They see elves sitting in a clearing around a fire, feasting and singing. However, the moment they burst into the clearing, the lights are snuffed out, and the dwarves and Bilbo can hardly find one another. On the last occasion, everyone becomes separated, unable to find one another in the darkness. Soon, Bilbo stops hearing voices and, exhausted, leans against a tree to sleep. When Bilbo awakens, his legs are bound with sticky thread and an enormous spider is advancing toward him. With his sword he slashes his legs free and slays the spider. He then goes in search of the dwarves.
... the giant spiders. Bilbo used his ring to help his friends escape but not before Thorin was captured by the wood elves. Later the ... Wilderland. It is through Wilderland that the hobbit and the dwarves travel to retrieve their lost treasure. As they move on ... leaves them because he has other business to attend to. Beorn- is a large man who can change shapes into other ...
To his horror, he finds them all hanging from a tree, tied up in the webs of the many spiders that sit atop the branches. Bilbo whips a few stones at the spiders and then leads them away from the dwarves by yelling. Now Bilbo slips back and cuts the dwarves free. But the spiders soon return, and the dwarves, weak from the spiders’ poison, can hardly fight them off, even with the aid of the invisible Bilbo. Just when the situation looks completely hopeless, the spiders suddenly retreat, and the company realizes that they themselves have retreated into one of the clearings used by elves.
A moment later, they realize that Thorin is missing. Unbeknownst to the others, Thorin was taken prisoner by the elves when he stepped into the clearing before the spider attack. The Elvenking questions Thorin about his journey. When Thorin refuses to say where the company is going, the elves throw him in the dungeon. Summary: Chapter 9 Soon after Bilbo and the rest of the dwarves escape the spiders, they are surrounded by a company of wood elves and brought blindfolded to the Elvenking’s halls. Bilbo, still wearing his ring, remains undetected. The other dwarves are brought before the king and questioned.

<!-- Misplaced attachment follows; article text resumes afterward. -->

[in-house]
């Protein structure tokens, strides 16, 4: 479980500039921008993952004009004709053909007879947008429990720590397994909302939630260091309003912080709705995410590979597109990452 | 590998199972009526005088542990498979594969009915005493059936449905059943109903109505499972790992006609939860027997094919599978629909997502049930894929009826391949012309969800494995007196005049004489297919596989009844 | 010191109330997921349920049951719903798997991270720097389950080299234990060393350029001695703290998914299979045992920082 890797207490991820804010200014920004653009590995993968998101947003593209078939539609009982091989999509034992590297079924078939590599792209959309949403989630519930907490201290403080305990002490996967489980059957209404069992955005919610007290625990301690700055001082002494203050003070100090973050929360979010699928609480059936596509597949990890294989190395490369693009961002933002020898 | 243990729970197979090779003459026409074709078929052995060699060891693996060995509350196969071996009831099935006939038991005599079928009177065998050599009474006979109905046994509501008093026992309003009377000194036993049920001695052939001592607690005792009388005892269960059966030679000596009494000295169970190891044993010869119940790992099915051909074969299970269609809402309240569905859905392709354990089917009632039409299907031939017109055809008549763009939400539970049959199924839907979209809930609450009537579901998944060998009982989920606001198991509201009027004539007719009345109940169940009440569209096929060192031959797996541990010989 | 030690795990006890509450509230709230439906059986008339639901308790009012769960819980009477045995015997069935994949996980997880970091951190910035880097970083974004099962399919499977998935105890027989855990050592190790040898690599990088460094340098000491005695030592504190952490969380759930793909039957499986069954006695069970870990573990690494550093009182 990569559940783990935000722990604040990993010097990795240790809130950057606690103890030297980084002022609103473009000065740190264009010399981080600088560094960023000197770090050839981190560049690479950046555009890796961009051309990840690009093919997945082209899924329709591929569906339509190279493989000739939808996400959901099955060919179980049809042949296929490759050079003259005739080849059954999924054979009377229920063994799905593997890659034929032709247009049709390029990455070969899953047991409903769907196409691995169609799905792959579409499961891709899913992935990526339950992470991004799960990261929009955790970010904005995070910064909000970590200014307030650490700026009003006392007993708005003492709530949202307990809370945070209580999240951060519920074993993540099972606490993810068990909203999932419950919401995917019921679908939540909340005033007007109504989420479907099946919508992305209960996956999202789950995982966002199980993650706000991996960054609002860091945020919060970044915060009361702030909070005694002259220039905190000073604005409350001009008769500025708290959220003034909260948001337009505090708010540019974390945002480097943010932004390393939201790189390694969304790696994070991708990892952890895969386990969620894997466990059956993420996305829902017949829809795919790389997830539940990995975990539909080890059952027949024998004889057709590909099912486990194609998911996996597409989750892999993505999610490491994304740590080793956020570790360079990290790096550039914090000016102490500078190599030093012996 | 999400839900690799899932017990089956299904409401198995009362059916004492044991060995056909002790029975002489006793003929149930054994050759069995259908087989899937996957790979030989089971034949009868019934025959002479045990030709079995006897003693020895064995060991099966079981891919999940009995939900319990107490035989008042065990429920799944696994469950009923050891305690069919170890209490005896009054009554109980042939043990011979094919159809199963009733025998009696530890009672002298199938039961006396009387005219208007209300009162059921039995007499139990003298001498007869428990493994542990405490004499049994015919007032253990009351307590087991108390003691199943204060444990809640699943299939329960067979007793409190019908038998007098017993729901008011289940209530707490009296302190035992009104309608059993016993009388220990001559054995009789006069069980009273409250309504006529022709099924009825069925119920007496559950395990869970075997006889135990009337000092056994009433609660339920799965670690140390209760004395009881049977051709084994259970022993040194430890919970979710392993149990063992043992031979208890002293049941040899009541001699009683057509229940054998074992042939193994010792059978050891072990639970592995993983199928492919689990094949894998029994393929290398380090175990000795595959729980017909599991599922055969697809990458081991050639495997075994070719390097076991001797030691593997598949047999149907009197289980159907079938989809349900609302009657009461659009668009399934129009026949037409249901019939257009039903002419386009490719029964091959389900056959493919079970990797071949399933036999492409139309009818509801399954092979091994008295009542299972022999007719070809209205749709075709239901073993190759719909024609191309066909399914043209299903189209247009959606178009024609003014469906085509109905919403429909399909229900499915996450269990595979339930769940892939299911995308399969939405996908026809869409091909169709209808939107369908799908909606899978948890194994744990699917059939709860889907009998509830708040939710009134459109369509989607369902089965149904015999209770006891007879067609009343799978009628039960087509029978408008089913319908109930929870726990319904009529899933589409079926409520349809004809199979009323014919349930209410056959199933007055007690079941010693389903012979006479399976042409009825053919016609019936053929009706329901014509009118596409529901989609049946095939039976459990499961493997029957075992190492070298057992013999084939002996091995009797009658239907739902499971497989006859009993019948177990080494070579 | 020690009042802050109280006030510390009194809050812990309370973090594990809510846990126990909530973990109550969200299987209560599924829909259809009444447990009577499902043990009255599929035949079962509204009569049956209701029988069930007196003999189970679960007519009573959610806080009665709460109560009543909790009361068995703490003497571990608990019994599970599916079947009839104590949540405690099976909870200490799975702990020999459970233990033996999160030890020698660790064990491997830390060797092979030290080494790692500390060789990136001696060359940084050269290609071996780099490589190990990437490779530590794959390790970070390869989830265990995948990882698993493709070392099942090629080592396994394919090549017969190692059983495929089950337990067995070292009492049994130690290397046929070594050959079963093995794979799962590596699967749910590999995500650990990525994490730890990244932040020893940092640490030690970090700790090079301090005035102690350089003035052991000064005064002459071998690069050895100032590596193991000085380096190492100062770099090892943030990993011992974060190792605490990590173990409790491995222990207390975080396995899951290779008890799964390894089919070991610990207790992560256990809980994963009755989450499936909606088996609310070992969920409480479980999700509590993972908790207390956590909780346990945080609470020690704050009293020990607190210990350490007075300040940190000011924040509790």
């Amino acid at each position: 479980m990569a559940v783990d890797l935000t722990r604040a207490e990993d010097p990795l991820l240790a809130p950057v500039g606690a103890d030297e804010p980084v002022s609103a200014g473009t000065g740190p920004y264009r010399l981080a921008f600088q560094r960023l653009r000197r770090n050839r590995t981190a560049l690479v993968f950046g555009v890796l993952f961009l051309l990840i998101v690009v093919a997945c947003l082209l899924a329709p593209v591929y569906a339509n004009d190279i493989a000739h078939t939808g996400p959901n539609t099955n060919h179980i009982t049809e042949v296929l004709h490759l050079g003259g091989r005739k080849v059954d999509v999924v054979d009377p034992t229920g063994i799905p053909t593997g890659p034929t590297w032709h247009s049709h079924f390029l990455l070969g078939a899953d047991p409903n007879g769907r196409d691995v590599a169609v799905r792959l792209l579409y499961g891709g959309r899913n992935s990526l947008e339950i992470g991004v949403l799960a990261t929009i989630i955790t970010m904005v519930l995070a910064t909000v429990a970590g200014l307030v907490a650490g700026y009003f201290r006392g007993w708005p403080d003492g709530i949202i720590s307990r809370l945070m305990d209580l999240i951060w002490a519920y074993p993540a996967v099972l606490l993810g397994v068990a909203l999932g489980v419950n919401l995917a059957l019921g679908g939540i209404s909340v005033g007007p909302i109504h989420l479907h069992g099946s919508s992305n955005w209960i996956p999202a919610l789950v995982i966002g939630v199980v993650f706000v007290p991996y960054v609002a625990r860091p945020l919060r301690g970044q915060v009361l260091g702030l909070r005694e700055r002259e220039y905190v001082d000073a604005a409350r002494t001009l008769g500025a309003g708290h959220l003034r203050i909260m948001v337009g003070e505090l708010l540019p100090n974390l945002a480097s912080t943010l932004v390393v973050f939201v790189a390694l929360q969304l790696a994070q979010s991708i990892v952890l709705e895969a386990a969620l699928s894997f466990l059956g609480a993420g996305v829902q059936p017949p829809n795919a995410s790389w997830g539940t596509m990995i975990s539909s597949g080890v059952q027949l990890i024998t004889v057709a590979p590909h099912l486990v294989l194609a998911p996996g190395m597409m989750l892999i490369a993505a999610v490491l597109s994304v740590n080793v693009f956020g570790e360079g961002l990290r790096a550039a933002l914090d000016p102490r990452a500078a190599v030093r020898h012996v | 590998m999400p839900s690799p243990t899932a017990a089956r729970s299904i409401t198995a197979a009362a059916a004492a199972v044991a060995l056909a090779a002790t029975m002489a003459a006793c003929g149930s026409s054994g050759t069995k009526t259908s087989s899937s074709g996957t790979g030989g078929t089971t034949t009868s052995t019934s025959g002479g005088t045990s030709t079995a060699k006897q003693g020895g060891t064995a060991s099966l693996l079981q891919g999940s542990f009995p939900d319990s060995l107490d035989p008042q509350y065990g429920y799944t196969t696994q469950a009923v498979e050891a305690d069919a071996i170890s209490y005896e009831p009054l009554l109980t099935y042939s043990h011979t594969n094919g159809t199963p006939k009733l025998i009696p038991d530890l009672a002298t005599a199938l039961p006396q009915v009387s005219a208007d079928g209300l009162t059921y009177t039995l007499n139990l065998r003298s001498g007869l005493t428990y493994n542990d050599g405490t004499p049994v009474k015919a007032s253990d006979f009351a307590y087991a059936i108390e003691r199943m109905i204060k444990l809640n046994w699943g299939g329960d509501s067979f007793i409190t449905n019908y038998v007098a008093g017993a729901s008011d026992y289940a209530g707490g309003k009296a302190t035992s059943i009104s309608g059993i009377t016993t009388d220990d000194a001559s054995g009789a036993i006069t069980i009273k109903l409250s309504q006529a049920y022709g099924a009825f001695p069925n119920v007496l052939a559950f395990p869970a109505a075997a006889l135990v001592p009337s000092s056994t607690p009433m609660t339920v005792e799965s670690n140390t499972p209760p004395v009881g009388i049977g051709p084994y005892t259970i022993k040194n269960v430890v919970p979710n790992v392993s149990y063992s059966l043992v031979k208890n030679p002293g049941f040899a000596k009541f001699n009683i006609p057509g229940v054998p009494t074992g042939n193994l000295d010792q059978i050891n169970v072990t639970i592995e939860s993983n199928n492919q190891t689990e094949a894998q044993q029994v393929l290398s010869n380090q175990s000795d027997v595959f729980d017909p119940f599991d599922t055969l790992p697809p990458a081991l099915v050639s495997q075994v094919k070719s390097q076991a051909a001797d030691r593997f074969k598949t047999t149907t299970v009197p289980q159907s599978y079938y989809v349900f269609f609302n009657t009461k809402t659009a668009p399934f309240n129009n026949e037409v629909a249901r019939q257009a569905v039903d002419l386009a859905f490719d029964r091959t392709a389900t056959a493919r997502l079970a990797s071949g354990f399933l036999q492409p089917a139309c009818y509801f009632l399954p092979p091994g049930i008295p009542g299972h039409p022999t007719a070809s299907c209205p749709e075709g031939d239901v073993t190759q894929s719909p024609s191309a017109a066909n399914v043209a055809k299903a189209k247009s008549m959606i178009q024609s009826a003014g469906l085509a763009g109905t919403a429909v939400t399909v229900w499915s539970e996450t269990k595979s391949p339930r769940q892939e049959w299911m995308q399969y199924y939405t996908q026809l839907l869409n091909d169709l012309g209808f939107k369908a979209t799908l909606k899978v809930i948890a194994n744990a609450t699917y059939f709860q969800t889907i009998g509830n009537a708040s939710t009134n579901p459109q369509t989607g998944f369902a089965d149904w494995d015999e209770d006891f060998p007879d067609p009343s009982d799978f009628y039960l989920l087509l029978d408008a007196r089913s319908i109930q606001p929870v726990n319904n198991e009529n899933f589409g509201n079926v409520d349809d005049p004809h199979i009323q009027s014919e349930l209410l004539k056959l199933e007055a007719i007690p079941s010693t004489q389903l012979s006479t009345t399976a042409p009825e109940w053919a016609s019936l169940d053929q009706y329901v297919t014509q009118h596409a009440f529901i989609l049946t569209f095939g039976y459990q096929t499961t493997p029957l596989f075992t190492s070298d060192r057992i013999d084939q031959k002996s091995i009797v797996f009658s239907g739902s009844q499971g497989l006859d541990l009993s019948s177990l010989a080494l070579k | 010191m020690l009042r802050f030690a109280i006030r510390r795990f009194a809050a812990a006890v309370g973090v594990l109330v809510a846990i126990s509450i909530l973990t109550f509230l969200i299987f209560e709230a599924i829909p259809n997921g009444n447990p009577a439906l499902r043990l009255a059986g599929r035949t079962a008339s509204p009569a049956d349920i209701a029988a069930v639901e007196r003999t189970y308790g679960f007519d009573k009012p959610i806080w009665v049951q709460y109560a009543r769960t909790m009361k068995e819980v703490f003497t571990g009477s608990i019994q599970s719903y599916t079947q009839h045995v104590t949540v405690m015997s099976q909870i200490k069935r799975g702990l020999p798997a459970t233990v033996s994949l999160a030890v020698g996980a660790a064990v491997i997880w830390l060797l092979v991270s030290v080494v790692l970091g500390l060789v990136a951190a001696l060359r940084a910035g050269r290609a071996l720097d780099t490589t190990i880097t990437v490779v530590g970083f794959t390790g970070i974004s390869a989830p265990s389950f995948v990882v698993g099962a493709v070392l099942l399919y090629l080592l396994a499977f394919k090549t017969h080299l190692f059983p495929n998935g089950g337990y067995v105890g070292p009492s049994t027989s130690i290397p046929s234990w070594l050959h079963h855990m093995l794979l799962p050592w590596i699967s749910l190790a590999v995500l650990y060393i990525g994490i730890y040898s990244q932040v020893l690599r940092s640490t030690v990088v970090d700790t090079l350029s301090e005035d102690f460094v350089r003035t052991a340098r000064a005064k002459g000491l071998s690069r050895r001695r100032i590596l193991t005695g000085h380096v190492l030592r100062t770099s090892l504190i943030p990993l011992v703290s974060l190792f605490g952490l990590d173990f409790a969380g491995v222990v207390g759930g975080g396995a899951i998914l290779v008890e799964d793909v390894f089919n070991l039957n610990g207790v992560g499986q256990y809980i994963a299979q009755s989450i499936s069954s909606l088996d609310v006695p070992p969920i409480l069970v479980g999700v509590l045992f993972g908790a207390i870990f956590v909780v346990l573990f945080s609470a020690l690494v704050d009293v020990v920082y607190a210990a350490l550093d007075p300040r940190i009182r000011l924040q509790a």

Like Thorin, they refuse to reveal their plan to reclaim the treasure from Smaug for fear that the elves will demand a share. Also like Thorin, the dwarves are thrown into the dungeon. Meanwhile, Bilbo, having followed the captured dwarves, walks invisibly through the halls, whispering to the dwarves in their cells and plotting an escape. The elves exchange goods with the men of Lake Town via barrels that are floated on a river that flows under the elves’ dwelling. He steals the guardsman’s keys, frees the dwarves, and puts his plan into action.
Bilbo helps pack each dwarf into an empty barrel just before the elves return and shove the barrels into the river. The doors open and the dwarves speed out along the river toward Lake Town. Summary: Chapter 10 The barrels flow down the river and out of Mirkwood forest. Looking to the north, Bilbo sees the Lonely Mountain, the group’s ultimate destination. For the time being, however, the river takes them toward Lake Town. There the barrels are brought to shore when boats from the town row out and cast ropes toward the floaters, and while the men are away, Bilbo frees his companions from the barrels.
In act one when the stage manager pulls Mr. Webb out of the play to talk with him on page 528, the lady in the box asks 'Oh Mr. Webb? Mr. Webb is there any culture or love of beauty in Grover's Corners?'. Mr. Webb her, there isn't much culture the way she might think, but '...we've got a lot of pleasures of a kind here: We like the sun comin' up over the mountain in the morning, and we all notice ...
Thorin, filled with a new sense of purpose, strides up to the town hall and declares to the Master of Lake Town that he has returned to claim his inheritance. The people of the town rejoice. They treat the dwarves and even Bilbo like kings. After a fortnight, the company is strong and eager again. Though they still have no idea how to deal with the dragon, Thorin feels that they cannot wait any longer. He obtains boats, horses, and provisions from the Master of Lake Town, and the company sets off up the River running toward the Lonely Mountain.